Sir Kit's character was so well known in the country that he lived in peace and quietness ever after, and was a great favourite with the ladies, especially when in process of time, in the fifth year of her confinement, my Lady Rackrent fell ill and took entirely to her bed, and he gave out that she was now skin and bone, and could not last through the winter. In this he had two physicians' opinions to back him (for now he called in two physicians for her), and tried all his arts to get the diamond cross from her on her death-bed, and to get her to make a will in his favour of her separate possessions; but there she was too tough for him. He used to swear at her behind her back after kneeling to her face, and call her in the presence of his gentleman his stiff-necked Israelite, though before he married her that same gentleman told me he used to call her (how he could bring it out, I don't know) 'my pretty Jessica!' To be sure it must have been hard for her to guess what sort of a husband he reckoned to make her. When she was lying, to all expectation, on her death-bed of a broken heart, I could not but pity her, though she was a Jewish, and considering too it was no fault of hers to be taken with my master, so young as she was at the Bath, and so fine a gentleman as Sir Kit was when he courted her; and considering too, after all they had heard and seen of him as a husband, there were now no less than three ladies in our county talked of for his second wife, all at daggers drawn with each other, as his gentleman swore, at the balls, for Sir Kit for their partner—I could not but think them bewitched, but they all reasoned with themselves that Sir Kit would make a good husband to any Christian but a Jewish, I suppose, and especially as he was now a reformed rake; and it was not known how my lady's fortune was settled in her will, nor how the Castle Rackrent estate was all mortgaged, and bonds out against him, for he was never cured of his gaming tricks; but that was the only fault he had, God bless him!


At last the estate falls to Sir Condy Rackrent, who, along with his wife, drives himself and the Rackrent name into its final dissolution with irresponsible spending and an ill-considered run for Parliament, which succeeds but bankrupts him. In order to discharge his debts, he winds up selling everything to a young lawyer named Jason Quirk, who is none other than Thady Quirk's son.


'And how much am I going to sell!—the lands of O'Shaughlin's Town, and the lands of Gruneaghoolaghan, and the lands of Crookagnawaturgh,' says he, just reading to himself. 'And—oh, murder, Jason! sure you won't put this in—the castle, stable, and appurtenances of Castle Rackrent?'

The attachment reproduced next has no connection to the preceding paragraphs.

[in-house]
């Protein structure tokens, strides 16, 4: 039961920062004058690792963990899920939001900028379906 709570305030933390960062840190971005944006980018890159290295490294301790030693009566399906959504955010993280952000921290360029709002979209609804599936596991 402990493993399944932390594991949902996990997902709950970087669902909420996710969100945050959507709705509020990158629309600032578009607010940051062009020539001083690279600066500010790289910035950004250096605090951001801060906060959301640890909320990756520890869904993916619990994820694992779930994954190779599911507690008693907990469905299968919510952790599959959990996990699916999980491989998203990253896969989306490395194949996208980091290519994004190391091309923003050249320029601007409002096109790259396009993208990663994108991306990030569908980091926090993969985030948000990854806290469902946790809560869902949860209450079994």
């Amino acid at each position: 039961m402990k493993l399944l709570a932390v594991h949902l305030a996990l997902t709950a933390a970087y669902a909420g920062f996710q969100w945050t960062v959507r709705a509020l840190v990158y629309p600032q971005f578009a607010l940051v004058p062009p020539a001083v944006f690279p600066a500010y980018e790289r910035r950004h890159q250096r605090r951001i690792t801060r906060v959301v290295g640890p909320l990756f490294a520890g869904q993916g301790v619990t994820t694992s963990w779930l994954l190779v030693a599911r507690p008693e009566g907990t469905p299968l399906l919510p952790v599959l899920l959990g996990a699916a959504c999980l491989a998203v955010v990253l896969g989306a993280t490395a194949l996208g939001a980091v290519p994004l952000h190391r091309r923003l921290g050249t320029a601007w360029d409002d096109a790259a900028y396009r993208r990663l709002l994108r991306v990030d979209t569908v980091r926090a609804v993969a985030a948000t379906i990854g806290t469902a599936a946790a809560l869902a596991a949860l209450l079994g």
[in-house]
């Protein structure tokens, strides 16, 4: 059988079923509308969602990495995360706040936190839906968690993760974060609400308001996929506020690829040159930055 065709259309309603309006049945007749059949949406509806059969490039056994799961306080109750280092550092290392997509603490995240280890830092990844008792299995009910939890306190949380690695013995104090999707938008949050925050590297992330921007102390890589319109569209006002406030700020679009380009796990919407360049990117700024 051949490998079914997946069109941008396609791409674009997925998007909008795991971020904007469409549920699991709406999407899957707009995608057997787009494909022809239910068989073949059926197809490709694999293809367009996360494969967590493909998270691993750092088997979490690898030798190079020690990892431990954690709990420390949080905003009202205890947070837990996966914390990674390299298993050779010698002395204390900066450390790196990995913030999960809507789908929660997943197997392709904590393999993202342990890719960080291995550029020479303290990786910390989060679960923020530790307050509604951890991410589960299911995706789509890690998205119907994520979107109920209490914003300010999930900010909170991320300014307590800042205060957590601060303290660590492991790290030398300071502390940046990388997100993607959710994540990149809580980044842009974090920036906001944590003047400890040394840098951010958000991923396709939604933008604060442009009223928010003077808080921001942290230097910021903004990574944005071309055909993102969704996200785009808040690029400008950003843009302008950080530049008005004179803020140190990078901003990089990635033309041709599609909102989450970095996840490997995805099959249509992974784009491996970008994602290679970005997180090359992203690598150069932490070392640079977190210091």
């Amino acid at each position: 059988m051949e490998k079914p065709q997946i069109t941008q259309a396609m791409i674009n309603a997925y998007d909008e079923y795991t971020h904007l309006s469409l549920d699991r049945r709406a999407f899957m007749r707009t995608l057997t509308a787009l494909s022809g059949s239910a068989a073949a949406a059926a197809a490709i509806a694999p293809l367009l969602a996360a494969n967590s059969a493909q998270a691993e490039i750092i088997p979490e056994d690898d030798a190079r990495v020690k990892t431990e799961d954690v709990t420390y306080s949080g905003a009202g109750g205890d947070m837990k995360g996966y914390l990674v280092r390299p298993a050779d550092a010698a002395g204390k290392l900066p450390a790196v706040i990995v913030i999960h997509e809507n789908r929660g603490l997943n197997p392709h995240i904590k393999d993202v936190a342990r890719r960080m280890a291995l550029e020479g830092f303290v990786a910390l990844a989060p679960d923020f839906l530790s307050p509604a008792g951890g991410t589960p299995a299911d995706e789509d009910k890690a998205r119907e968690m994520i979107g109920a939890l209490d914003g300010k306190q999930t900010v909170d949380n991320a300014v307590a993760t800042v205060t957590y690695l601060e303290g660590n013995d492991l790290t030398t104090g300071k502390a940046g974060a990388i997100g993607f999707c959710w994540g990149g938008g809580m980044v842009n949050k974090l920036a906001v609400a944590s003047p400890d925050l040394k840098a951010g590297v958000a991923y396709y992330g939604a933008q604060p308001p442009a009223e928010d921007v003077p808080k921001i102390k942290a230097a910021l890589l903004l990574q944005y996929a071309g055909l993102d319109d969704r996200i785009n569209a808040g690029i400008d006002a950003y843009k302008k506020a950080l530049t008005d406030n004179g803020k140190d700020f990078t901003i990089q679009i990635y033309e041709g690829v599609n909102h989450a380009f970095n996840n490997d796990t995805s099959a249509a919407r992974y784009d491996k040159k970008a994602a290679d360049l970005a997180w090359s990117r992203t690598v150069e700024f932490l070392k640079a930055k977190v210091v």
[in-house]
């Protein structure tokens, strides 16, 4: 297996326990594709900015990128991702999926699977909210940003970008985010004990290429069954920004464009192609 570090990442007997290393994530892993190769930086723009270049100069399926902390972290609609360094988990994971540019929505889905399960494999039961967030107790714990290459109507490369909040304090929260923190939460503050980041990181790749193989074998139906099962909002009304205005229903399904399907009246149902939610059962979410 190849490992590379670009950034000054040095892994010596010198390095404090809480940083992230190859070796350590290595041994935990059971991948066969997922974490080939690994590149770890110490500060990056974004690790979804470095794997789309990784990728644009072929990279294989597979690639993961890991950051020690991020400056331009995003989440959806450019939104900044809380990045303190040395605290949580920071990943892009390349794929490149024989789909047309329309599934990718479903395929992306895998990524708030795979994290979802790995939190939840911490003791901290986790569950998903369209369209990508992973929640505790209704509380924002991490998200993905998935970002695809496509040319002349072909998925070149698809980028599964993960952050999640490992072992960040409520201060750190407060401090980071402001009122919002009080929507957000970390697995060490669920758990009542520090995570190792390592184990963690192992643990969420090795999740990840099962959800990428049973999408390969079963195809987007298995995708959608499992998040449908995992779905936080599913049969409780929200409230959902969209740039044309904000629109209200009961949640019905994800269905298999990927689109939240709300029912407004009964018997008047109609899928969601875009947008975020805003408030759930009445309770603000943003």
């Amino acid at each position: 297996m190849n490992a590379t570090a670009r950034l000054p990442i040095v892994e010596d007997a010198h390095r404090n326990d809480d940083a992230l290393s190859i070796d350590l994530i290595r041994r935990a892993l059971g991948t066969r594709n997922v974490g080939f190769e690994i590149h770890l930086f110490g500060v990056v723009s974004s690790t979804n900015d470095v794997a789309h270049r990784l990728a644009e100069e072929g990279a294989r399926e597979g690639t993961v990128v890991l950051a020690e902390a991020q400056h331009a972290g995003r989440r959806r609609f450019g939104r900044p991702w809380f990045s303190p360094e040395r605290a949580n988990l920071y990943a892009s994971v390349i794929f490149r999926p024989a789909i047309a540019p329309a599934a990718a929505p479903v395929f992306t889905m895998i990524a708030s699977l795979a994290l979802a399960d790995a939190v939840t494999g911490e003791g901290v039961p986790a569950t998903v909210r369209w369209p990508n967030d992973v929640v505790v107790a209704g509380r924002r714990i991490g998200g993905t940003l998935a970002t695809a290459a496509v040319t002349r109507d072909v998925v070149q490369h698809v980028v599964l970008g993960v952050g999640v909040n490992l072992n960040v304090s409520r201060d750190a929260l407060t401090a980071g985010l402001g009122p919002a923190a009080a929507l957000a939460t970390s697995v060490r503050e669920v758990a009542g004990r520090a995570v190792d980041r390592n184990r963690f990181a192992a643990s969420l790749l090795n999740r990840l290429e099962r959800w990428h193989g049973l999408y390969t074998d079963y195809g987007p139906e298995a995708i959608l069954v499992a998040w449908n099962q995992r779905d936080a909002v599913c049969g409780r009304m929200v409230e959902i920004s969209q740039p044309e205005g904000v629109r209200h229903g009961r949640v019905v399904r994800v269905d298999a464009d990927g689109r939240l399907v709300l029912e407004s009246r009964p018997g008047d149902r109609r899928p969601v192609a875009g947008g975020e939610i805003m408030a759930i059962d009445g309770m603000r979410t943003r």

'Oh, murder!' says I, clapping my hands; 'this is too bad, Jason.'

'Why so?' said Jason. 'When it's all, and a great deal more to the back of it, lawfully mine, was I to push for it.'

'Look at him,' says I, pointing to Sir Condy, who was just leaning back in his arm-chair, with his arms falling beside him like one stupefied; 'is it you, Jason, that can stand in his presence, and recollect all he has been to us, and all we have been to him, and yet use him so at the last?'

'Who will you find to use him better, I ask you?' said Jason; 'if he can get a better purchaser, I'm content; I only offer to purchase, to make things easy, and oblige him; though I don't see what compliment I am under, if you come to that. I have never had, asked, or charged more than sixpence in the pound, receiver's fees, and where would he have got an agent for a penny less?'

'Oh, Jason! Jason! how will you stand to this in the face of the county, and all who know you?' says I; 'and what will people think and say when they see you living here in Castle Rackrent, and the lawful owner turned out of the seat of his ancestors, without a cabin to put his head into, or so much as a potato to eat?'


Sir Condy, no longer in possession of Castle Rackrent, thus passes away as the last of the Rackrents.

An interesting view of late 18th century Ireland, and important for its historical place, but being a sort of narrative genealogy told in a vernacular voice, I didn't find that Castle Rackrent lived up to its billing as a "Swiftian satire," nor was it particularly interesting as a story.



Verdict: An early historical novel with touches of wry humor, and significant for its view of Anglo-Irish relations, Castle Rackrent is not particularly interesting outside this context; for plotting and characters one would do better with one of Edgeworth's contemporaries. Another one of those books that has earned its place on the 1001 Books list more for its historical place than its literary qualities. 5/10.

I read this book for the books1001 challenge.